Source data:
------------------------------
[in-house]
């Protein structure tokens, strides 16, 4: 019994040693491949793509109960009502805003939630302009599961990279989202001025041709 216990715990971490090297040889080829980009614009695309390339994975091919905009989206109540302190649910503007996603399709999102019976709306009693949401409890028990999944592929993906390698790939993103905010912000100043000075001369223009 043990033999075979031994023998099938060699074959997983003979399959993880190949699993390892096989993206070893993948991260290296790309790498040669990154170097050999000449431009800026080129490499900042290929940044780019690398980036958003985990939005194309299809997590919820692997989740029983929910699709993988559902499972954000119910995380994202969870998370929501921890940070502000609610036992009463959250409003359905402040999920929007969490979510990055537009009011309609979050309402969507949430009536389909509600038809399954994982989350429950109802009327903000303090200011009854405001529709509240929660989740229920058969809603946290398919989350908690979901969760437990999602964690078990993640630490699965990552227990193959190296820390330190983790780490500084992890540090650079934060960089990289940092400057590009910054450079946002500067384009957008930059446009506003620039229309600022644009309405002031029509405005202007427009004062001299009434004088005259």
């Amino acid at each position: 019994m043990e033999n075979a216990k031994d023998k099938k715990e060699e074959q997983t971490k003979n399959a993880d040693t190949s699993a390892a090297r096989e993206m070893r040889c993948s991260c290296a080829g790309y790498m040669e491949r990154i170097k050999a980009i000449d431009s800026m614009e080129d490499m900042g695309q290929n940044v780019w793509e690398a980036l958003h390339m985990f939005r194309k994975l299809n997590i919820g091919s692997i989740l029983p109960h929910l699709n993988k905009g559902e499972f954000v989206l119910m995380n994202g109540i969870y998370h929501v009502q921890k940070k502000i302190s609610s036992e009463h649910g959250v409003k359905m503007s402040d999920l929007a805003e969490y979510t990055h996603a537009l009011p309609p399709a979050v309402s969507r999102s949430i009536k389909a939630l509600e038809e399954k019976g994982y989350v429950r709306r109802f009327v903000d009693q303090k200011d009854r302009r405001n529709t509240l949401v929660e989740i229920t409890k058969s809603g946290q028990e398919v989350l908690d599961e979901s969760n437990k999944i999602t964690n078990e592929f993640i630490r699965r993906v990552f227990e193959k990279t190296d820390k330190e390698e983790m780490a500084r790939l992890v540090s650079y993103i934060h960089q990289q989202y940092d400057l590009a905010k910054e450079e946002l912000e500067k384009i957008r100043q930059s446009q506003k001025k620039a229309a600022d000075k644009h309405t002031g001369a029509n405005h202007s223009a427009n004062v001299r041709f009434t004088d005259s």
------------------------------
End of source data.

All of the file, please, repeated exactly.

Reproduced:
[in-house]
């Protein structure tokens, strides 16, 4: 019994040693491949793509109960009502805003939630302009599961990279989202001025041709 216990715990971490090297040889080829980009614009695309390339994975091919905009989206109540302190649910503007996603399709999102019976709306009693949401409890028990999944592929993906390698790939993103905010912000100043000075001369223009 043990033999075979031994023998099938060699074959997983003979399959993880190949699993390892096989993206070893993948991260290296790309790498040669990154170097050999000449431009800026080129490499900042290929940044780019690398980036958003985990939005194309299809997590919820692997989740029983929910699709993988559902499972954000119910995380994202969870998370929501921890940070502000609610036992009463959250409003359905402040999920929007969490979510990055537009009011309609979050309402969507949430009536389909509600038809399954994982989350429950109802009327903000303090200011009854405001529709509240929660989740229920058969809603946290398919989350908690979901969760437990999602964690078990993640630490699965990552227990193959190296820390330190983790780490500084992890540090650079934060960089990289940092400057590009910054450079946002500067384009957008930059446009506003620039229309600022644009309405002031029509405005202007427009004062001299009434004088005259």
């Amino acid at each position: 019994m043990e033999n075979a216990k031994d023998k099938k715990e060699e074959q997983t971490k003979n399959a993880d040693t190949s699993a390892a090297r096989e993206m070893r040889c993948s991260c290296a080829g790309y790498m040669e491949r990154i170097k050999a980009i000449d431009s800026m614009e080129d490499m900042g695309q290929n940044v780019w793509e690398a980036l958003h390339m985990f939005r194309k994975l299809n997590i919820g091919s692997i989740l029983p109960h929910l699709n993988k905009g559902e499972f954000v989206l119910m995380n994202g109540i969870y998370h929501v009502q921890k940070k502000i302190s609610s036992e009463h649910g959250v409003k359905m503007s402040d999920l929007a805003e969490y979510t990055h996603a537009l009011p309609p399709a979050v309402s969507r999102s949430i009536k389909a939630l509600e038809e399954k019976g994982y989350v429950r709306r109802f009327v903000d009693q303090k200011d009854r302009r405001n529709t509240l949401v929660e989740i229920t409890k058969s809603g946290q028990e398919v989350l908690d599961e979901s969760n437990k999944i999602t964690n078990e592929f993640i630490r699965r993906v990552f227990e193959k990279t190296d820390k330190e390698e983790m780490a500084r790939l992890v540090s650079y993103i934060h960089q990289q989202y940092d400057l590009a905010k910054e450079e946002l912000e500067k384009i957008r100043q930059s446009q506003k001025k620039a229309a600022d000075k644009h309405t002031g001369a029509n405005h202007s223009a427009n004062v001299r041709f009434t004088d005259s």